Swirl flames are strongly affected by the swirl number S, which is defined in eq. (1) as
the ratio of the axial flux of the angular momentum G to the axial flux of the axial

momentum Gx :
G
S=
=
RGx

RR
0

<U> <W> r2 dr
RR
R 0 <U>2 rdr

(1)

In this equation, <U > and <W > are the mean axial and tangential velocities at the
exit plane, is the density and R is a characteristic length. However, for this burner the
experimentalists chose to characterise the level of swirl by the geometric swirl number Sg ,
which is defined as the ratio of bulk tangential to bulk axial velocity <W>s / <U>s above
the annulus [1]. The Reynolds number of the flow from the annulus Res (= Us rs /) is
defined in terms of bulk axial velocity Us and the outer radius rs of the annulus [1]. The
Reynolds number for the central jet, Rej (= Uj dj /), is based on the nozzle diameter
dj , the bulk jet velocity Uj and the viscosities of the relevant gases at 293 K (air or fuel
mixture).
The flow characteristics of the swirl burner are controlled by four parameters: the bulk
velocity of the central jet Uj , the bulk axial and tangential velocities Us and Ws of the
primary air stream, and the mean co-flow velocity Ue of the secondary air stream in the
wind tunnel. For the swirl flames investigated, Ue was maintained at 20 ms1 .

2.2

Non-Reacting Test Case

In the Sydney swirl burner configuration, a number of non-reacting cases at relatively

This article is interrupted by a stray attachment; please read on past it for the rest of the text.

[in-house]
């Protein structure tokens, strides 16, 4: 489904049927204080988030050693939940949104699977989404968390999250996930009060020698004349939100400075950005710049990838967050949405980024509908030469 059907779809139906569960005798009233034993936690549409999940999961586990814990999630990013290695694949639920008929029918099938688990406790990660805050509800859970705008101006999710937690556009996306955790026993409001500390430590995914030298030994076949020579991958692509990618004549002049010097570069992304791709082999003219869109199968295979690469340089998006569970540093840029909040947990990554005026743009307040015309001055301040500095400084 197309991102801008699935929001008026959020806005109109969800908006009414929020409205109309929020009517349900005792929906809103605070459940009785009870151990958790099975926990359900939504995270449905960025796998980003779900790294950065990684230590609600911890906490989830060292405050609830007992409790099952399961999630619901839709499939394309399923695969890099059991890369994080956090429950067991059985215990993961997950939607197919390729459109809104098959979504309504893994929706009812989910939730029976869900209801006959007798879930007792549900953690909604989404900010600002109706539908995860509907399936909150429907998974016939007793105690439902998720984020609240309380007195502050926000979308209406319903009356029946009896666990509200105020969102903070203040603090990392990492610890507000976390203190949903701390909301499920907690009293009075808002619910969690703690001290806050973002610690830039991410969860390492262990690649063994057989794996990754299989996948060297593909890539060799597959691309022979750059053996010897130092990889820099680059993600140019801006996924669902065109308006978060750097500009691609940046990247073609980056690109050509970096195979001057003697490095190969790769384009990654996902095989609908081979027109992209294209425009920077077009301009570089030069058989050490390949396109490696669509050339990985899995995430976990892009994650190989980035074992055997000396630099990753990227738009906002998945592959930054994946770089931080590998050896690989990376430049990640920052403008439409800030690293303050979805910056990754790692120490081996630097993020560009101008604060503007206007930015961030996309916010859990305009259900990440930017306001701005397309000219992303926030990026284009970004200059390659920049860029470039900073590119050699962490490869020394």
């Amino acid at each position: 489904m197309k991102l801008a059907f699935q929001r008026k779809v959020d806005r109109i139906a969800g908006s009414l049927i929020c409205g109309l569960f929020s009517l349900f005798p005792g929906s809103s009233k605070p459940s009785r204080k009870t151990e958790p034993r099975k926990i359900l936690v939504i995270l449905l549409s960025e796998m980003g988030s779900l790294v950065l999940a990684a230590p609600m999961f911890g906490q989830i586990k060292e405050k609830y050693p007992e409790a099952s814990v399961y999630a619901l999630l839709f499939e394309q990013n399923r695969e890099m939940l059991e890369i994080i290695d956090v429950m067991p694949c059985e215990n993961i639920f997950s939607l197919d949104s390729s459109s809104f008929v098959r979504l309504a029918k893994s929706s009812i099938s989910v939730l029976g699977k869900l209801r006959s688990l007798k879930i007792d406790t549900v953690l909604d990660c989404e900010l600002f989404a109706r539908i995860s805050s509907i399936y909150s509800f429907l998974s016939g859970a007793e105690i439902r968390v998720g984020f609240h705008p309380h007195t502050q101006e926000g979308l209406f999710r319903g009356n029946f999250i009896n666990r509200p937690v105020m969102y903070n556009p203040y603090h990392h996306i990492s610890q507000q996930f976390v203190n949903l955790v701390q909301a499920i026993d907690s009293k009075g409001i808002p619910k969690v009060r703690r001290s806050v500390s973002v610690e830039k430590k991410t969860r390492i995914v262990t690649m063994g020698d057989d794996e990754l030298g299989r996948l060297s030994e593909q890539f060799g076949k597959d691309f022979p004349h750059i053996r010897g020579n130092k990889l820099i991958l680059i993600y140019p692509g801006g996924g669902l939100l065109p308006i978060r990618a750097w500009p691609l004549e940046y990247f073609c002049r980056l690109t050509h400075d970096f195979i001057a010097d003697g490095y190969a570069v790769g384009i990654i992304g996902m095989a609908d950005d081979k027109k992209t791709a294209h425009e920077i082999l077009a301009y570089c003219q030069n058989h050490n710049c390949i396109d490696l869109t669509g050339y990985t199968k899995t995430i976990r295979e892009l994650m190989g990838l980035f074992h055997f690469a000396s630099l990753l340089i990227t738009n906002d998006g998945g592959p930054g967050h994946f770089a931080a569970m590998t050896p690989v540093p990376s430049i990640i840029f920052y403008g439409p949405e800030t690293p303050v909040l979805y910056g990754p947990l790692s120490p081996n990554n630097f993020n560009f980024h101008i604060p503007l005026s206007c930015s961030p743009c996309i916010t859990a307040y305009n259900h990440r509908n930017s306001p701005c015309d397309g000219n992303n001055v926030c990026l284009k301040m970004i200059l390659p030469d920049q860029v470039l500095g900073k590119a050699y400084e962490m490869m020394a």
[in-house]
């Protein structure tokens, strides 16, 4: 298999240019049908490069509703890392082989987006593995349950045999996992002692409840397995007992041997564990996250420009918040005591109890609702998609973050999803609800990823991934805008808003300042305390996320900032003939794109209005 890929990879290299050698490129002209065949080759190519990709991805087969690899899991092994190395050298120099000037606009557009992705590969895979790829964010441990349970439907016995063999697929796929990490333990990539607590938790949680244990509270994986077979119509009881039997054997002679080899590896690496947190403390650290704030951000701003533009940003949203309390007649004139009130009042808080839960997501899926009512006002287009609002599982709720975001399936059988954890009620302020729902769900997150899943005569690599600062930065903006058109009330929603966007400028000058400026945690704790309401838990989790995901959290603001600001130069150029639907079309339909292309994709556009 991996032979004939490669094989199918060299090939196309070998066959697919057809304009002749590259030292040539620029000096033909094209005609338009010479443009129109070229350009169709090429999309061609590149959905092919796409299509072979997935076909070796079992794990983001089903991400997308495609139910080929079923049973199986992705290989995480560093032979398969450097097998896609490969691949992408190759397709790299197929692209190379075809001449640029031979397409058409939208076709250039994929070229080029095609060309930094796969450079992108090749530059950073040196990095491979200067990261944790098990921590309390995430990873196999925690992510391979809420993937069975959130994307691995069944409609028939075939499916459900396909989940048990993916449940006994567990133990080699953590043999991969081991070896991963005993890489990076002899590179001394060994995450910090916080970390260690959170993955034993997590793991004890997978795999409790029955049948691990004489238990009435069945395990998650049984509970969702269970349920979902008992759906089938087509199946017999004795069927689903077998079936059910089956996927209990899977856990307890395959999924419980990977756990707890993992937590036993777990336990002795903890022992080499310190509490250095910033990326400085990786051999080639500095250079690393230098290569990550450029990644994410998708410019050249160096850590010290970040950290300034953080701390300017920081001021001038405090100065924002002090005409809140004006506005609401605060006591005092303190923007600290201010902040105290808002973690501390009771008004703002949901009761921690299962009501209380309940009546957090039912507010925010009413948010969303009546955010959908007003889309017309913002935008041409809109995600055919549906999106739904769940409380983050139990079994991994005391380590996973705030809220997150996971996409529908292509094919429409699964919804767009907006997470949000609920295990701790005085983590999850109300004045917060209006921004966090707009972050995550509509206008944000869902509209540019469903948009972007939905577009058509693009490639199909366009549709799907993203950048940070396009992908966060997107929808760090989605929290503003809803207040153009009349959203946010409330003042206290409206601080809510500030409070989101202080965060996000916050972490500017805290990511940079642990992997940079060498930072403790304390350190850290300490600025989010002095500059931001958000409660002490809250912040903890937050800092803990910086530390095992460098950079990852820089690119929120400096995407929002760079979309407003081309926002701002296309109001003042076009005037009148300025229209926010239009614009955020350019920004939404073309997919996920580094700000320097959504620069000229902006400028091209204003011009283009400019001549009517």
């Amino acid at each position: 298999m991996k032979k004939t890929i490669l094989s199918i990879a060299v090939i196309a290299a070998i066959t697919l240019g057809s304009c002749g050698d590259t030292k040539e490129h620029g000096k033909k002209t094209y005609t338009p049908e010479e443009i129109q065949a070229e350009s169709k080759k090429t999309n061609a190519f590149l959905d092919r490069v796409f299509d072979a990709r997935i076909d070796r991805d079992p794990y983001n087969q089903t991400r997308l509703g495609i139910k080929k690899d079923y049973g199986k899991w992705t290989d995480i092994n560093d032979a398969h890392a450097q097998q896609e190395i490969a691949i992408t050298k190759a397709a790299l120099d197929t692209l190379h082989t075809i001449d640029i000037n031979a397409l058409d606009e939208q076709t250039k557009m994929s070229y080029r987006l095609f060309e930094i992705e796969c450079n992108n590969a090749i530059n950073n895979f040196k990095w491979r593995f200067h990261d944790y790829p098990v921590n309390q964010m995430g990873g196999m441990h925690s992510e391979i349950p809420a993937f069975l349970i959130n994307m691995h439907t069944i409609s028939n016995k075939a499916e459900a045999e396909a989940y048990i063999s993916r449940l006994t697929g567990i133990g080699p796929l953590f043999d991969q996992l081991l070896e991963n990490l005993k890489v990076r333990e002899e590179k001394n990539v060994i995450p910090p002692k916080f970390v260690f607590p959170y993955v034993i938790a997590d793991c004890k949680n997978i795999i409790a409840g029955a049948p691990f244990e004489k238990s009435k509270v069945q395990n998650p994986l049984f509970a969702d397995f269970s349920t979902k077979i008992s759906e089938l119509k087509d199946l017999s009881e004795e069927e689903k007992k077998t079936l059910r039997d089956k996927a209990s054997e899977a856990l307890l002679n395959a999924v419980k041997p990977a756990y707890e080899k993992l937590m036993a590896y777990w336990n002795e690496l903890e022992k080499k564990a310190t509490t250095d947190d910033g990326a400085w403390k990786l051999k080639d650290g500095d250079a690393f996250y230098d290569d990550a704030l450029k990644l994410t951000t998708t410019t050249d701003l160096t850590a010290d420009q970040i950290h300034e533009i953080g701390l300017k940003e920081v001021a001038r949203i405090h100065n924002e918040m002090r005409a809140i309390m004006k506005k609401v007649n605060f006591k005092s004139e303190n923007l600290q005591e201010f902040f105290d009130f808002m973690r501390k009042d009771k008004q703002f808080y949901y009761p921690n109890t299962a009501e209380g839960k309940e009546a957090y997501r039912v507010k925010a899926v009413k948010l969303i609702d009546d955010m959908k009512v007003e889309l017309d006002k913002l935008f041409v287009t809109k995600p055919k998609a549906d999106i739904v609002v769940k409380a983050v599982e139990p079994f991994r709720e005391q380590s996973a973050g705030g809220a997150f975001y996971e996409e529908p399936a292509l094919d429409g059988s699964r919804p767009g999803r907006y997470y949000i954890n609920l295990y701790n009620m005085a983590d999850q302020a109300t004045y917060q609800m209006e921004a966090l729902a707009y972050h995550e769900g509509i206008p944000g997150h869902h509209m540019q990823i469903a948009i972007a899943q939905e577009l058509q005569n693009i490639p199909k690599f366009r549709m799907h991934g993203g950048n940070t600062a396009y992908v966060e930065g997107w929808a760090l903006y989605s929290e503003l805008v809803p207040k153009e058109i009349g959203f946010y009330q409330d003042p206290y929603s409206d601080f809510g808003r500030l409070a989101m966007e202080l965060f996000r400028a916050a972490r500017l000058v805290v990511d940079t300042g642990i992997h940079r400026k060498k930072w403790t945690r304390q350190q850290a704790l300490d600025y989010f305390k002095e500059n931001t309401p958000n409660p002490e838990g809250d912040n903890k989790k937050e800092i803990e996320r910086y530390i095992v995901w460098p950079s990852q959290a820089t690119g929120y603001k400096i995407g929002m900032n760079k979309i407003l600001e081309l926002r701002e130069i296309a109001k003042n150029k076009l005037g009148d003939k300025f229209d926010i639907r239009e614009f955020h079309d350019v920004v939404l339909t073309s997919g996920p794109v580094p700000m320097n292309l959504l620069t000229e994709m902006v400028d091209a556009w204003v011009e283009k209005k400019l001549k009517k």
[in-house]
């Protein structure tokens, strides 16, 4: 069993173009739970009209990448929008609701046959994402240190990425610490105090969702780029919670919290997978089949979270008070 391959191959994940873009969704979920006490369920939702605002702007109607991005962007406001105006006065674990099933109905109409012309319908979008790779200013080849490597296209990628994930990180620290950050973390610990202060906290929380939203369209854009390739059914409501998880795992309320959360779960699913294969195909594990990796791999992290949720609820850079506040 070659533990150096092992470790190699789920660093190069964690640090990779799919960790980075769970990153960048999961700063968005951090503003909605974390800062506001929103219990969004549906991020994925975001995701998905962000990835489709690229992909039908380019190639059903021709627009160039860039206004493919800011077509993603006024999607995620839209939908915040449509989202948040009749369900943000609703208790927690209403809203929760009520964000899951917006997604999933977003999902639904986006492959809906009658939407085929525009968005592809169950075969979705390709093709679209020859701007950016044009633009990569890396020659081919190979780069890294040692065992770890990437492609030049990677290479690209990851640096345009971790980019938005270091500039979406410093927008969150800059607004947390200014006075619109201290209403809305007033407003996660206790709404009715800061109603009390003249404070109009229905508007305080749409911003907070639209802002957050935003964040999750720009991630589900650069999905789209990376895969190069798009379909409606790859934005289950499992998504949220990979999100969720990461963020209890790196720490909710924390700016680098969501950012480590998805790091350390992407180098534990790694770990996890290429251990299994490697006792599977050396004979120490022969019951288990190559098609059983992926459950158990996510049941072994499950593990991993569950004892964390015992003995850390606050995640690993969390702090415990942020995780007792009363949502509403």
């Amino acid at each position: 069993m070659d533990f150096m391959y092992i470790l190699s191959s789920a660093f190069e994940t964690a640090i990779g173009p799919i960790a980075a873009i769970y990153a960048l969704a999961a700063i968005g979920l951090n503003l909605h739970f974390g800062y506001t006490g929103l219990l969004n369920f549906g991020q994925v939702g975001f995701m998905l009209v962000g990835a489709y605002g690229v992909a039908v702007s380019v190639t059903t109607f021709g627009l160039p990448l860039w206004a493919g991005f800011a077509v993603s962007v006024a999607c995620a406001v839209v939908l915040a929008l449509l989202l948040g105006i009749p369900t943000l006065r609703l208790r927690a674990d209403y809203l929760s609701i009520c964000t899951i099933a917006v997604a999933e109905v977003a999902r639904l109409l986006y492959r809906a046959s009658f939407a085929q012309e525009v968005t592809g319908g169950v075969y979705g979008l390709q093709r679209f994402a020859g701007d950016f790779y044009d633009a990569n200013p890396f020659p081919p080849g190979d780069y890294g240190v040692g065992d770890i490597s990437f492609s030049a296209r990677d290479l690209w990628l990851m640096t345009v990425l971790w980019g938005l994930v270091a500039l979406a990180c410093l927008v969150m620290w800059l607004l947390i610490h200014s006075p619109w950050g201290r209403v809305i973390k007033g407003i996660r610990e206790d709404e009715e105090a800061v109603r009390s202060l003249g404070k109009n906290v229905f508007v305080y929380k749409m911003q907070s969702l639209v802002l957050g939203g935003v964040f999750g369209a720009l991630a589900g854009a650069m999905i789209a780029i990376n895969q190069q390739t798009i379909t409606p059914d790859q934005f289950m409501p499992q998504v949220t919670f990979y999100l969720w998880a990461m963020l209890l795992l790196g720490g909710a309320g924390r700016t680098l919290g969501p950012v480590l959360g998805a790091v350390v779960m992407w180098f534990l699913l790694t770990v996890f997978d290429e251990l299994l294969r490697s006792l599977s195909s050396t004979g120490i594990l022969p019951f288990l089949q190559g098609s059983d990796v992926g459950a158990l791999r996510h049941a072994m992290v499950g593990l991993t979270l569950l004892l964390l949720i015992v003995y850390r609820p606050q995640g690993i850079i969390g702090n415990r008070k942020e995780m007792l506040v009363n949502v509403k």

high Reynolds numbers were investigated. These flows exhibit various recirculation and
flow field regimes that have been discussed in detail by Al-Abdeli & Masri [2]. They
found the typical upstream RZ introduced by the bluff-body, and eventually the occurrence of a downstream recirculation region due to VB. Al-Abdeli & Masri [4] also
examined precession and recirculation and found that precession frequency depends on
the swirl number, as well as the Reynolds number of both the central jet and the swirling
annulus. The main conclusion of their studies was that the addition of swirl to bluffbody flows leads to more complex flow patterns, which may include the secondary RZ,

flow instabilities and precession. They also found that VB does not necessarily occur at
higher swirl numbers; a VB bubble occurs only when axial momentum (Reynolds number) of the swirling annulus provides the right conditions [2]. The successful simulation